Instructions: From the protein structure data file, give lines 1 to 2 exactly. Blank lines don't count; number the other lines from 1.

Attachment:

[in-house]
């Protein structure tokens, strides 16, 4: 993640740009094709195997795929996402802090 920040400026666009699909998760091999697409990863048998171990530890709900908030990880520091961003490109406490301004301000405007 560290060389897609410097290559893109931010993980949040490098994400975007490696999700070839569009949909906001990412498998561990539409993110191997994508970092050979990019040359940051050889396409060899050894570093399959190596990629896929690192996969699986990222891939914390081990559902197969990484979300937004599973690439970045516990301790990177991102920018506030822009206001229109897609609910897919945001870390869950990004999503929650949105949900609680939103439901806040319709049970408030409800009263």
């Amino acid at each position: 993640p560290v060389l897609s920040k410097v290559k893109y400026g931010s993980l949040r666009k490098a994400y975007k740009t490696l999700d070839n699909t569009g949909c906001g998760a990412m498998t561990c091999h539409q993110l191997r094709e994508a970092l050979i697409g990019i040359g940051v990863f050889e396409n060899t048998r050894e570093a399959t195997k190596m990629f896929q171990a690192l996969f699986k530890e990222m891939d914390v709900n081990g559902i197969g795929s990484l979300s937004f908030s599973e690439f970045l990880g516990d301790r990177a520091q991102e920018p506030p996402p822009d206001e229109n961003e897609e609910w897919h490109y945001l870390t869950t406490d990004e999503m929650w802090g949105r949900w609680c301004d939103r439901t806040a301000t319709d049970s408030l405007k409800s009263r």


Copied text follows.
[in-house]
């Protein structure tokens, strides 16, 4: 993640740009094709195997795929996402802090 920040400026666009699909998760091999697409990863048998171990530890709900908030990880520091961003490109406490301004301000405007 560290060389897609410097290559893109931010993980949040490098994400975007490696999700070839569009949909906001990412498998561990539409993110191997994508970092050979990019040359940051050889396409060899050894570093399959190596990629896929690192996969699986990222891939914390081990559902197969990484979300937004599973690439970045516990301790990177991102920018506030822009206001229109897609609910897919945001870390869950990004999503929650949105949900609680939103439901806040319709049970408030409800009263």